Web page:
The singer battled the effects of Lyme disease that hit her so hard she thought she may die. In the midst of the experience, she became inspired to write an emotional hit song, Head Above Water that even could be labeled “praise and worship.”
“Head Above Water,” quickly reached No. 1 on the iTunes download chart. It’s YouTube lyric video was viewed more than 5 million times, five days after its Sept. 19 release. It is her first single in five years. The song was also at No. 5 on Hot Christian Songs, fueled by 10,000 first-week downloads sold, good for a No. 2 start on Christian Digital Song Sales. Co-written by Lavigne with Travis Clarke and Stephan Moccio, the song recounts Lavigne’s battle with Lyme disease.
Lavigne makes her first visit to the Christian charts after banking 19 entries on the Billboard Hot 100 since 2002, including five top 10s, led by 2007’s pop-punk No. 1 classic “Girlfriend.”
Tormented by the terrible Lyme disease, Lavigne, now 33, was forced to pause her successful music career for more than two years. She fought it with antibiotics and herbs for two years and stayed in bed the “majority of the time,” according to her website.
“One night, I thought I was dying, and I had accepted that I was going to die.” Lavigne said. “My mom laid with me in bed and held me. I felt like I was drowning. Under my breath, I prayed ‘God, please help to keep my head above the water.’ In that moment, the song-writing of this album began. It was like I tapped into something. It was a very spiritual experience. Lyrics flooded through me from that point on.”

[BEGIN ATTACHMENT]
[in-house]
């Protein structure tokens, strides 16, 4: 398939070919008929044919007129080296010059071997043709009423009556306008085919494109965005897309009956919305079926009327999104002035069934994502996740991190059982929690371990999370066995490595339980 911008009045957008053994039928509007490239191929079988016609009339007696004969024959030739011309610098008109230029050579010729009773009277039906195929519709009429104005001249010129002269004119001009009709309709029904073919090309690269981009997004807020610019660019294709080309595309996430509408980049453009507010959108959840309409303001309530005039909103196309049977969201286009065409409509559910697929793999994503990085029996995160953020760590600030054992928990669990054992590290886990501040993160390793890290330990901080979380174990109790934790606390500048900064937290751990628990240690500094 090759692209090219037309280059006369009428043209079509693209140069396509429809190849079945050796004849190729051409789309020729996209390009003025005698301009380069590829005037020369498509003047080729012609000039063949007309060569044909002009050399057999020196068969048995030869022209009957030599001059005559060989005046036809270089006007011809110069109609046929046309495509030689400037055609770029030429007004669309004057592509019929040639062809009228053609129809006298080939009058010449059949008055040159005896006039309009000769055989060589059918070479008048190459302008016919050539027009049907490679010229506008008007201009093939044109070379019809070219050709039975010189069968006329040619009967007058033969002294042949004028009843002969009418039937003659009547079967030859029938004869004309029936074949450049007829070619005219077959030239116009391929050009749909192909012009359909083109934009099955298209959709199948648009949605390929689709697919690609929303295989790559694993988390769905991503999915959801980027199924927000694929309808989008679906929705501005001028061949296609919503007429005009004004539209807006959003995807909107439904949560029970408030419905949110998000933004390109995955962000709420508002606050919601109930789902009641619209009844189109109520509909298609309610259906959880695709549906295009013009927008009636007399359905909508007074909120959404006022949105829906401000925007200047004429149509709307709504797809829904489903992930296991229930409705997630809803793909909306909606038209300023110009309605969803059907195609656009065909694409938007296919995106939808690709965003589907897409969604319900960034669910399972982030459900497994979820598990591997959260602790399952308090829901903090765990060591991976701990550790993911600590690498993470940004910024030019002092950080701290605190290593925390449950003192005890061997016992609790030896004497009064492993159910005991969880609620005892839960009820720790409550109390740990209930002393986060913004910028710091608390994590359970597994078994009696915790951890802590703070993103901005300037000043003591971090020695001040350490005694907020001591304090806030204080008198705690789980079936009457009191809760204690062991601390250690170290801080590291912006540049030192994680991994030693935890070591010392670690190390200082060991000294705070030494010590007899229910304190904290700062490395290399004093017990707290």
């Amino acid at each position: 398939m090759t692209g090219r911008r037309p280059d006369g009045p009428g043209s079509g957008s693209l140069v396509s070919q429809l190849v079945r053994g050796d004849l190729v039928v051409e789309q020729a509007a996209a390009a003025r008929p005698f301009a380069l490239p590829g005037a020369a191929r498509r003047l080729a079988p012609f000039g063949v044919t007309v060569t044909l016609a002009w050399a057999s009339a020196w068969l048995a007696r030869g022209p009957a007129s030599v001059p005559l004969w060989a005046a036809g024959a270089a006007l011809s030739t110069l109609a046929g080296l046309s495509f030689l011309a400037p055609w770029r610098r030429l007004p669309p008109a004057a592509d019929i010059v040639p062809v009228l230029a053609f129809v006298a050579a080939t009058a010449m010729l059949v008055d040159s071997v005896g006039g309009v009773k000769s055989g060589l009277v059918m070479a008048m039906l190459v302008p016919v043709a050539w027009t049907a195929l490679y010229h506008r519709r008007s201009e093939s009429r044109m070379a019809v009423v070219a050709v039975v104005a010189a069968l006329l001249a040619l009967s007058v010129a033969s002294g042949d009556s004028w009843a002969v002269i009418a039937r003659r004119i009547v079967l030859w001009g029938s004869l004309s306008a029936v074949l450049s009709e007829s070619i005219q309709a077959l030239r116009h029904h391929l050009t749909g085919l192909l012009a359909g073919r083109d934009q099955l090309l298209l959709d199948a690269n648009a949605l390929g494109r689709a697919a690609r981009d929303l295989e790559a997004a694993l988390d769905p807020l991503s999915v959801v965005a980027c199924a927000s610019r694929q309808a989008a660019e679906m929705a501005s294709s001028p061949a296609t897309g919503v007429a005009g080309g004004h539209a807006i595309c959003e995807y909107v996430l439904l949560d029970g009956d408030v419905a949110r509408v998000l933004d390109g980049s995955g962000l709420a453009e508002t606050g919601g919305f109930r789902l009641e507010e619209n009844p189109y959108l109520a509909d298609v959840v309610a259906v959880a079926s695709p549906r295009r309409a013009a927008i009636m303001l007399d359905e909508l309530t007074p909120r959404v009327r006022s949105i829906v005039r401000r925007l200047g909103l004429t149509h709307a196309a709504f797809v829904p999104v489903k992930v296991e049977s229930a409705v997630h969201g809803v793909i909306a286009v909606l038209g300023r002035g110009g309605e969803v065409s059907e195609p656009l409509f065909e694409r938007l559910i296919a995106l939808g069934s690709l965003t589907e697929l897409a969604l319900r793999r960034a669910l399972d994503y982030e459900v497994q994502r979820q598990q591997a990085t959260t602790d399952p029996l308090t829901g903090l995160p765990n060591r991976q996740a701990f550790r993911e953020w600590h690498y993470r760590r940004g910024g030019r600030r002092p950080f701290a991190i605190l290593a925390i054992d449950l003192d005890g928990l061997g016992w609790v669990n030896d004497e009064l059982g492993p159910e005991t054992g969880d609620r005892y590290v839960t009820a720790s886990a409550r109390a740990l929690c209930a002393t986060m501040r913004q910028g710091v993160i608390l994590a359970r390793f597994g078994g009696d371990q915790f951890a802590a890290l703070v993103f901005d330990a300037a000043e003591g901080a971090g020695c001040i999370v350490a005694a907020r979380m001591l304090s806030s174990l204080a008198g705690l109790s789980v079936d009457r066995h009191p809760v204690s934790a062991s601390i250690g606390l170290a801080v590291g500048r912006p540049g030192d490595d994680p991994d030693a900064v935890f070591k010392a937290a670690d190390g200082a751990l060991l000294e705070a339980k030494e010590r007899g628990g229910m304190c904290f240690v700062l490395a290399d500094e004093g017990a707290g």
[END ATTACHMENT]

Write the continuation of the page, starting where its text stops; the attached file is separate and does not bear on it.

Avril Lavigne was born into a devout Christian household and before her bad-girl image brought her mainstream success, she sang in church choirs, local festivals and county fairs. According to Christian Post.
Listen to “Head Above Water” By Avril Lavigne
Avril Lavigne performed her comeback single “Head Above Water” at The Honda Stage series, which is presented by iHeartRadio and Honda. It showcases one-of-a-kind performances by a variety of artists who have impacted their generation with passion and unwavering determination, and ultimately succeeded in pursuing their dreams.
Lavigne’s performance of the delicate piano ballad, which details her near-death experience and her own battle with Lyme disease, offers a never-seen-before angle of the singer. She is shown to be simultaneously fragile and strong as she passionately sings the emotionally-charged chorus: “God, keep my head above water/Don’t let me drown, it gets harder/I’ll meet you there at the altar/As I fall down to my knee, don’t let me drown.”
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